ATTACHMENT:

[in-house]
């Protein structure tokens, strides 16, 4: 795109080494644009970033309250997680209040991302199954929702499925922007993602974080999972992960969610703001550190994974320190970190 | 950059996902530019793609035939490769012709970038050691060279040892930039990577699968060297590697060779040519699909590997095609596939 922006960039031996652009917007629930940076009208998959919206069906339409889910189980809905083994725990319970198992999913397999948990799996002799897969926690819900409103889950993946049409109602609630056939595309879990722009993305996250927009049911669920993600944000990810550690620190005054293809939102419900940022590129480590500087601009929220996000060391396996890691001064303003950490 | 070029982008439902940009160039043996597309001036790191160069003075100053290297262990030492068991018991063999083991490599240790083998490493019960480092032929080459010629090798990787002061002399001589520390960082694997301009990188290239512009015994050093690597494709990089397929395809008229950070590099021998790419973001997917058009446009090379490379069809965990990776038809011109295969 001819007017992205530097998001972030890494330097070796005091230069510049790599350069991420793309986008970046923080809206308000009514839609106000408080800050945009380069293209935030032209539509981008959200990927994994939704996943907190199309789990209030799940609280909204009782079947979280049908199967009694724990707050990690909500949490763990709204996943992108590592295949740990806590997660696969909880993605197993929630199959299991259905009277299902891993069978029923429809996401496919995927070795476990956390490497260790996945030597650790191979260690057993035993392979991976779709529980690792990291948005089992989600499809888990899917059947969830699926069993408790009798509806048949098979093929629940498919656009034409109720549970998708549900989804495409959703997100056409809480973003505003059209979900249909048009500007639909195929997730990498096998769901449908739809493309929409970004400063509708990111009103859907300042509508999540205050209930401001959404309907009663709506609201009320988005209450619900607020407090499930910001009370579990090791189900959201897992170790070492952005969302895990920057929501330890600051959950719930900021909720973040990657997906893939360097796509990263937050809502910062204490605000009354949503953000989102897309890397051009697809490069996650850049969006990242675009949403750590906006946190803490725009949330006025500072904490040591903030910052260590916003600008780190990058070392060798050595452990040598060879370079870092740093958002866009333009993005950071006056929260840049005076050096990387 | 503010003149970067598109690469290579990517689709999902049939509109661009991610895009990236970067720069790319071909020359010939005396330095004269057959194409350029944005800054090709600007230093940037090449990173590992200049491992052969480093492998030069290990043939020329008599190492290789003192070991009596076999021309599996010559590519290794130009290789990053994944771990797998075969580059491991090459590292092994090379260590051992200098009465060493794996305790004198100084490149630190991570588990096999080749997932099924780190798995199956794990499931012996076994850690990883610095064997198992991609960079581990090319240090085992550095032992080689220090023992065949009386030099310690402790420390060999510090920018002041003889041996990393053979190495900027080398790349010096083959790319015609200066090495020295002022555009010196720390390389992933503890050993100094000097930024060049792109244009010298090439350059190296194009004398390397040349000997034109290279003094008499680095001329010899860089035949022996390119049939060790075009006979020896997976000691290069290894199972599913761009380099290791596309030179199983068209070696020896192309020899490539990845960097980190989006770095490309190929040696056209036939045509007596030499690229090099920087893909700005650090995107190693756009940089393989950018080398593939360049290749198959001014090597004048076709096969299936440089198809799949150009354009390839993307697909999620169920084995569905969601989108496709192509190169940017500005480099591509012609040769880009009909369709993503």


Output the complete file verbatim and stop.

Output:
[in-house]
């Protein structure tokens, strides 16, 4: 795109080494644009970033309250997680209040991302199954929702499925922007993602974080999972992960969610703001550190994974320190970190 | 950059996902530019793609035939490769012709970038050691060279040892930039990577699968060297590697060779040519699909590997095609596939 922006960039031996652009917007629930940076009208998959919206069906339409889910189980809905083994725990319970198992999913397999948990799996002799897969926690819900409103889950993946049409109602609630056939595309879990722009993305996250927009049911669920993600944000990810550690620190005054293809939102419900940022590129480590500087601009929220996000060391396996890691001064303003950490 | 070029982008439902940009160039043996597309001036790191160069003075100053290297262990030492068991018991063999083991490599240790083998490493019960480092032929080459010629090798990787002061002399001589520390960082694997301009990188290239512009015994050093690597494709990089397929395809008229950070590099021998790419973001997917058009446009090379490379069809965990990776038809011109295969 001819007017992205530097998001972030890494330097070796005091230069510049790599350069991420793309986008970046923080809206308000009514839609106000408080800050945009380069293209935030032209539509981008959200990927994994939704996943907190199309789990209030799940609280909204009782079947979280049908199967009694724990707050990690909500949490763990709204996943992108590592295949740990806590997660696969909880993605197993929630199959299991259905009277299902891993069978029923429809996401496919995927070795476990956390490497260790996945030597650790191979260690057993035993392979991976779709529980690792990291948005089992989600499809888990899917059947969830699926069993408790009798509806048949098979093929629940498919656009034409109720549970998708549900989804495409959703997100056409809480973003505003059209979900249909048009500007639909195929997730990498096998769901449908739809493309929409970004400063509708990111009103859907300042509508999540205050209930401001959404309907009663709506609201009320988005209450619900607020407090499930910001009370579990090791189900959201897992170790070492952005969302895990920057929501330890600051959950719930900021909720973040990657997906893939360097796509990263937050809502910062204490605000009354949503953000989102897309890397051009697809490069996650850049969006990242675009949403750590906006946190803490725009949330006025500072904490040591903030910052260590916003600008780190990058070392060798050595452990040598060879370079870092740093958002866009333009993005950071006056929260840049005076050096990387 | 503010003149970067598109690469290579990517689709999902049939509109661009991610895009990236970067720069790319071909020359010939005396330095004269057959194409350029944005800054090709600007230093940037090449990173590992200049491992052969480093492998030069290990043939020329008599190492290789003192070991009596076999021309599996010559590519290794130009290789990053994944771990797998075969580059491991090459590292092994090379260590051992200098009465060493794996305790004198100084490149630190991570588990096999080749997932099924780190798995199956794990499931012996076994850690990883610095064997198992991609960079581990090319240090085992550095032992080689220090023992065949009386030099310690402790420390060999510090920018002041003889041996990393053979190495900027080398790349010096083959790319015609200066090495020295002022555009010196720390390389992933503890050993100094000097930024060049792109244009010298090439350059190296194009004398390397040349000997034109290279003094008499680095001329010899860089035949022996390119049939060790075009006979020896997976000691290069290894199972599913761009380099290791596309030179199983068209070696020896192309020899490539990845960097980190989006770095490309190929040696056209036939045509007596030499690229090099920087893909700005650090995107190693756009940089393989950018080398593939360049290749198959001014090597004048076709096969299936440089198809799949150009354009390839993307697909999620169920084995569905969601989108496709192509190169940017500005480099591509012609040769880009009909369709993503």